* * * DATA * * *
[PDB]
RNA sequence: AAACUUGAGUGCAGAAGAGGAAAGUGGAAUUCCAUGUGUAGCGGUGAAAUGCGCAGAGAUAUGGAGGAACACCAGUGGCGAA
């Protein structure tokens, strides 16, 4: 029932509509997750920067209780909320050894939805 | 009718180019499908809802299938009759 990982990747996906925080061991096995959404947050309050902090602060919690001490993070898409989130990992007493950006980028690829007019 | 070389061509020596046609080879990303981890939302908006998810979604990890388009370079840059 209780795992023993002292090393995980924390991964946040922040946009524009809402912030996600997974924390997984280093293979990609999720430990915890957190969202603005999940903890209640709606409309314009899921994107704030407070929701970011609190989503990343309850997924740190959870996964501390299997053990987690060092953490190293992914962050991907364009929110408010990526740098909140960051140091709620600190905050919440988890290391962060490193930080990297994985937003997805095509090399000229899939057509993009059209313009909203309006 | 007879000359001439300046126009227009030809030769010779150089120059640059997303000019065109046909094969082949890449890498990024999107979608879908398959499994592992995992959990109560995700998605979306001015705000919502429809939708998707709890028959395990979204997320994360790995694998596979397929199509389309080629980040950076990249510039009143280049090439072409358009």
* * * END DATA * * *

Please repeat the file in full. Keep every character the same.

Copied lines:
[PDB]
RNA sequence: AAACUUGAGUGCAGAAGAGGAAAGUGGAAUUCCAUGUGUAGCGGUGAAAUGCGCAGAGAUAUGGAGGAACACCAGUGGCGAA
């Protein structure tokens, strides 16, 4: 029932509509997750920067209780909320050894939805 | 009718180019499908809802299938009759 990982990747996906925080061991096995959404947050309050902090602060919690001490993070898409989130990992007493950006980028690829007019 | 070389061509020596046609080879990303981890939302908006998810979604990890388009370079840059 209780795992023993002292090393995980924390991964946040922040946009524009809402912030996600997974924390997984280093293979990609999720430990915890957190969202603005999940903890209640709606409309314009899921994107704030407070929701970011609190989503990343309850997924740190959870996964501390299997053990987690060092953490190293992914962050991907364009929110408010990526740098909140960051140091709620600190905050919440988890290391962060490193930080990297994985937003997805095509090399000229899939057509993009059209313009909203309006 | 007879000359001439300046126009227009030809030769010779150089120059640059997303000019065109046909094969082949890449890498990024999107979608879908398959499994592992995992959990109560995700998605979306001015705000919502429809939708998707709890028959395990979204997320994360790995694998596979397929199509389309080629980040950076990249510039009143280049090439072409358009």